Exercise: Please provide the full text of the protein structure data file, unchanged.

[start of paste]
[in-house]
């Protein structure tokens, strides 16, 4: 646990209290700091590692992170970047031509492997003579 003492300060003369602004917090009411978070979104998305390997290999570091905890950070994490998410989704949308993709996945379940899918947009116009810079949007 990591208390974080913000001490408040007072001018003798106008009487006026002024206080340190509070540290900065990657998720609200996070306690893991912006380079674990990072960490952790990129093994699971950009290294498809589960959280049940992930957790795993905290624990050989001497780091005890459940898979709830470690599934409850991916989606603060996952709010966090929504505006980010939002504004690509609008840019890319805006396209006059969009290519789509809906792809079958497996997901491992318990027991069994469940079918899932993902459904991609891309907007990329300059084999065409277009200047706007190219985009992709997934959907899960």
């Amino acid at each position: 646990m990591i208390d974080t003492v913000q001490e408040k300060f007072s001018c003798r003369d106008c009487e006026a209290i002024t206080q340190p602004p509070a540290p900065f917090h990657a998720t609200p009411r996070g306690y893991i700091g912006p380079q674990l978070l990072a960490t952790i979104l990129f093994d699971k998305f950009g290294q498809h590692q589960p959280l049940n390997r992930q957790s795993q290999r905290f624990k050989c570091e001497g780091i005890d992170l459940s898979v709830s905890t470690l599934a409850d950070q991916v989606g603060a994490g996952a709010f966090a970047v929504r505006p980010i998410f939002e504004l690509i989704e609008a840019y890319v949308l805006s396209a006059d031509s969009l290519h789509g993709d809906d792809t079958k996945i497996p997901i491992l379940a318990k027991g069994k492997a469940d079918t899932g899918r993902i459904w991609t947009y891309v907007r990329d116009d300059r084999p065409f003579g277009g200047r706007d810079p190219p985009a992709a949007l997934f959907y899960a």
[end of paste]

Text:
[in-house]
């Protein structure tokens, strides 16, 4: 646990209290700091590692992170970047031509492997003579 003492300060003369602004917090009411978070979104998305390997290999570091905890950070994490998410989704949308993709996945379940899918947009116009810079949007 990591208390974080913000001490408040007072001018003798106008009487006026002024206080340190509070540290900065990657998720609200996070306690893991912006380079674990990072960490952790990129093994699971950009290294498809589960959280049940992930957790795993905290624990050989001497780091005890459940898979709830470690599934409850991916989606603060996952709010966090929504505006980010939002504004690509609008840019890319805006396209006059969009290519789509809906792809079958497996997901491992318990027991069994469940079918899932993902459904991609891309907007990329300059084999065409277009200047706007190219985009992709997934959907899960």
């Amino acid at each position: 646990m990591i208390d974080t003492v913000q001490e408040k300060f007072s001018c003798r003369d106008c009487e006026a209290i002024t206080q340190p602004p509070a540290p900065f917090h990657a998720t609200p009411r996070g306690y893991i700091g912006p380079q674990l978070l990072a960490t952790i979104l990129f093994d699971k998305f950009g290294q498809h590692q589960p959280l049940n390997r992930q957790s795993q290999r905290f624990k050989c570091e001497g780091i005890d992170l459940s898979v709830s905890t470690l599934a409850d950070q991916v989606g603060a994490g996952a709010f966090a970047v929504r505006p980010i998410f939002e504004l690509i989704e609008a840019y890319v949308l805006s396209a006059d031509s969009l290519h789509g993709d809906d792809t079958k996945i497996p997901i491992l379940a318990k027991g069994k492997a469940d079918t899932g899918r993902i459904w991609t947009y891309v907007r990329d116009d300059r084999p065409f003579g277009g200047r706007d810079p190219p985009a992709a949007l997934f959907y899960a």